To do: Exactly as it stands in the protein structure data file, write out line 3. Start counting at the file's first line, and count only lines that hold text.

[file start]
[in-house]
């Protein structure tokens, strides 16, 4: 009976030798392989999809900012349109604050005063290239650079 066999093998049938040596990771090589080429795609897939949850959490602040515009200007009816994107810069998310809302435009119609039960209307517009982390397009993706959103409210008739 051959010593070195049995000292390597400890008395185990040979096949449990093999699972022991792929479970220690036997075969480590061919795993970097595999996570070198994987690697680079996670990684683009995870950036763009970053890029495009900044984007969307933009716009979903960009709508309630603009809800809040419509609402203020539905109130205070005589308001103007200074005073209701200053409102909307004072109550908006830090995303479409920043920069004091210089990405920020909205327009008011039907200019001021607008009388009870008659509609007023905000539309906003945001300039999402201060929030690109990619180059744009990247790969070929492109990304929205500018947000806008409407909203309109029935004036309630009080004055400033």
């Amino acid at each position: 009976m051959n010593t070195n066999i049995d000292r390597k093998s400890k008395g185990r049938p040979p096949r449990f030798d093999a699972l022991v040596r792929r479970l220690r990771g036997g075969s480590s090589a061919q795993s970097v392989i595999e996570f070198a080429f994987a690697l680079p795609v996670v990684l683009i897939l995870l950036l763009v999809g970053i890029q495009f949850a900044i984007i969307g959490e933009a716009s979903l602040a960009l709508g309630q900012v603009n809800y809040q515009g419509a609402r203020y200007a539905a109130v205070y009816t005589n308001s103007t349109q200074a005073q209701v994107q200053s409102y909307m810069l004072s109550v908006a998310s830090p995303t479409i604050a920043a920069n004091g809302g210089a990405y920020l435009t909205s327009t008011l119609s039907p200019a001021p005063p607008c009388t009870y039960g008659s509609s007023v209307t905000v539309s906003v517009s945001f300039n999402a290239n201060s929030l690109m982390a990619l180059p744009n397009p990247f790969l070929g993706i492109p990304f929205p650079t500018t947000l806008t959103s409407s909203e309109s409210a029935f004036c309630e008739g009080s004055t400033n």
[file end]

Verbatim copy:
């Amino acid at each position: 009976m051959n010593t070195n066999i049995d000292r390597k093998s400890k008395g185990r049938p040979p096949r449990f030798d093999a699972l022991v040596r792929r479970l220690r990771g036997g075969s480590s090589a061919q795993s970097v392989i595999e996570f070198a080429f994987a690697l680079p795609v996670v990684l683009i897939l995870l950036l763009v999809g970053i890029q495009f949850a900044i984007i969307g959490e933009a716009s979903l602040a960009l709508g309630q900012v603009n809800y809040q515009g419509a609402r203020y200007a539905a109130v205070y009816t005589n308001s103007t349109q200074a005073q209701v994107q200053s409102y909307m810069l004072s109550v908006a998310s830090p995303t479409i604050a920043a920069n004091g809302g210089a990405y920020l435009t909205s327009t008011l119609s039907p200019a001021p005063p607008c009388t009870y039960g008659s509609s007023v209307t905000v539309s906003v517009s945001f300039n999402a290239n201060s929030l690109m982390a990619l180059p744009n397009p990247f790969l070929g993706i492109p990304f929205p650079t500018t947000l806008t959103s409407s909203e309109s409210a029935f004036c309630e008739g009080s004055t400033n």